Korea sits at the edge of the earth’'s largest continent, facing the earth’'s largest ocean, where Asia meets the Pacific. Due to its special location, Korea acts as a gateway to East Asia, well-connected to other countries in the region and across the globe. Ships and planes easily transport people and materials between Korea and trading partners worldwide.
Korea is on a peninsula—-an extension of land bordered on most sides by water.
Koreans living on the east coast can watch the morning sun rise over the East Sea. In the evening, those on the west coast see the sun set over the Yellow Sea. A narrow body of water, the Korea Strait, separates the southern part of the peninsula from the island nation of Japan. To the north, the peninsula connects Korea with two countries: China and Russia. The territory of Korea, including the several islands that surround it, extends from about 33 to 43 degrees north latitude, placing it in the temperate mid-latitude zone. This location gives Korea a moderate climate with warm, rainy summers and cold winters.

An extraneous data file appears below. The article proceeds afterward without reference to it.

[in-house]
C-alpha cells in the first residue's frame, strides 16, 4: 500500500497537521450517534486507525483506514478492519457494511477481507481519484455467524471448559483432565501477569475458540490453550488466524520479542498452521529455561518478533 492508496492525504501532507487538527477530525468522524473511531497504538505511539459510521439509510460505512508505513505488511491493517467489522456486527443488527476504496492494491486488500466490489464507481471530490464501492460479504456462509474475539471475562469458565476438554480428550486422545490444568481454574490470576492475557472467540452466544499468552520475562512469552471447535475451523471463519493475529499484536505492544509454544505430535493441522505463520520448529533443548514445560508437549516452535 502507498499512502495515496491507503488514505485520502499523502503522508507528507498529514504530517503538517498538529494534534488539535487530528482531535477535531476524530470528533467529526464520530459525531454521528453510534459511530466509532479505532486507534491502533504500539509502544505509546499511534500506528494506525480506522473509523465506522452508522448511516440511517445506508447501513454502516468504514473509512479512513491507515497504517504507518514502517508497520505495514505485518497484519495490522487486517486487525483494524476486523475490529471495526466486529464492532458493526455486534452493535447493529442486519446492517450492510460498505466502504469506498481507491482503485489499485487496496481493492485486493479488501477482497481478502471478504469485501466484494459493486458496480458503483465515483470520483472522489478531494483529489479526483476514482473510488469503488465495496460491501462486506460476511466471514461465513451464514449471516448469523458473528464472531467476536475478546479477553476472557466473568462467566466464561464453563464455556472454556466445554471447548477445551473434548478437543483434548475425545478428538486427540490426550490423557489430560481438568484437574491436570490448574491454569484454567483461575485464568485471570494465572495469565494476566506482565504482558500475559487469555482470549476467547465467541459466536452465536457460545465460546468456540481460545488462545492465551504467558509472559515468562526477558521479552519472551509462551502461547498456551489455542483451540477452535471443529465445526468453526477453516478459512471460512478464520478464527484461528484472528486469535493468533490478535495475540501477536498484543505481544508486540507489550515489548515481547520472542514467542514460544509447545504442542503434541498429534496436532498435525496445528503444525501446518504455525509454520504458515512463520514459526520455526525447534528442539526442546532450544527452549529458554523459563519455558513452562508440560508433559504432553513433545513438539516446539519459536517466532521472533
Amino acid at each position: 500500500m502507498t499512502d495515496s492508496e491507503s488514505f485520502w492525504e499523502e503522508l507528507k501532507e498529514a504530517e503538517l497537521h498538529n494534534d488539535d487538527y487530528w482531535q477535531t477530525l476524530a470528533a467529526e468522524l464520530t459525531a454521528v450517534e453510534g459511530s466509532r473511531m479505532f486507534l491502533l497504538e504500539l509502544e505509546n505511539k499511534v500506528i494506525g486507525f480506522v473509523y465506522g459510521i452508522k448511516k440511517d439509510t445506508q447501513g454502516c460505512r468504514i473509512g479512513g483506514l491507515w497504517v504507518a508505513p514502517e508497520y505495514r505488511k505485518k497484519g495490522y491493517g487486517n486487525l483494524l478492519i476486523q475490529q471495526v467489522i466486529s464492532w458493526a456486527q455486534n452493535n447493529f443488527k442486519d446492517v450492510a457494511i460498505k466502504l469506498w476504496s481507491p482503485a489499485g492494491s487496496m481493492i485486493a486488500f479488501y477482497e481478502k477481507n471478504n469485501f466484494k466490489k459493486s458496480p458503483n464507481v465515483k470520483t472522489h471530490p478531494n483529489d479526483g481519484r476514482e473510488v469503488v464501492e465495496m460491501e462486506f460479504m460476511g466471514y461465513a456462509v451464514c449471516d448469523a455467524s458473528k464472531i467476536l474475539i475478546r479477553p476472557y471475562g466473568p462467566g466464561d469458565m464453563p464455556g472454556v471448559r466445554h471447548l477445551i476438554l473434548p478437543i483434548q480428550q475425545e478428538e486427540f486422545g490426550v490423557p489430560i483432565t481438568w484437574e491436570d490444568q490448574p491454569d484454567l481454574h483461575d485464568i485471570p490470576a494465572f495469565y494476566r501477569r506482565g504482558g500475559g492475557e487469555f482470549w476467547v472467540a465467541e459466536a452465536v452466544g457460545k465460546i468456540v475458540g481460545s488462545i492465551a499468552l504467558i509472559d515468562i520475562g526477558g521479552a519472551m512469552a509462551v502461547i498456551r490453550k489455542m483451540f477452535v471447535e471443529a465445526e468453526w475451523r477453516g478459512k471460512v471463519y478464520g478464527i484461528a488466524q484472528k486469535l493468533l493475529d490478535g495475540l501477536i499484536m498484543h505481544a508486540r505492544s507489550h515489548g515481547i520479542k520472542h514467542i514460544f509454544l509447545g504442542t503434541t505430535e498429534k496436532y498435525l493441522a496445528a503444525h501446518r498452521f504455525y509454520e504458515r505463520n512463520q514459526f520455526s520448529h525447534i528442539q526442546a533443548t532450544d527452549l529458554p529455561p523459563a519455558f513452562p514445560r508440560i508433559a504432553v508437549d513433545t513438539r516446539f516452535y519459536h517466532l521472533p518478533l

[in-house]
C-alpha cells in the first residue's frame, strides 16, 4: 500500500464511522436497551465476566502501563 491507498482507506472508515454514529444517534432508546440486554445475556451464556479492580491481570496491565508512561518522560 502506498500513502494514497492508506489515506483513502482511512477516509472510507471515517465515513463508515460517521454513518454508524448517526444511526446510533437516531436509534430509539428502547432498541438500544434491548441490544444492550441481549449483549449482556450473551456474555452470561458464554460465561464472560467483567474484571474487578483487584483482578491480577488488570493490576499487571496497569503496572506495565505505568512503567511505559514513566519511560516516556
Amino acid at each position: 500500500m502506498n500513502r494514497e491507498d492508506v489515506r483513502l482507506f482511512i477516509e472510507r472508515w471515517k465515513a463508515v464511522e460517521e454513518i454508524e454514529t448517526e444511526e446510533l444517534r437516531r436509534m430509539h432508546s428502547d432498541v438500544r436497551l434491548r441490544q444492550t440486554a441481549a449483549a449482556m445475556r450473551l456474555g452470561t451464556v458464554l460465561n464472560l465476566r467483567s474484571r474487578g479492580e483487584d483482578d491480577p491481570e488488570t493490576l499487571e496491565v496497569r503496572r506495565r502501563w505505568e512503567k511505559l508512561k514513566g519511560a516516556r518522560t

For thousands of years Korea has been unified by a distinct language and identity. A long tradition of scholarly and artistic pursuits are reflected in the architecture, literature, and culture of the country. Unfortunately, after the Korean War in the 1950s, Korea was split into two countries: North and South Korea. In the decades since the war the economy and quality of life in South Korea have improved greatly. South Korea has emerged as an economic powerhouse, exporting high-tech items such as smart phones and automobiles and sharing its unique food, music, and culture with the rest of the world. As it draws on its deep roots and its rich history, South Korea continues to apply its recent prosperity in a responsible way, engaging in beneficial exchanges with other countries, contributing new ideas and forging new partnerships as a critical member of the global community.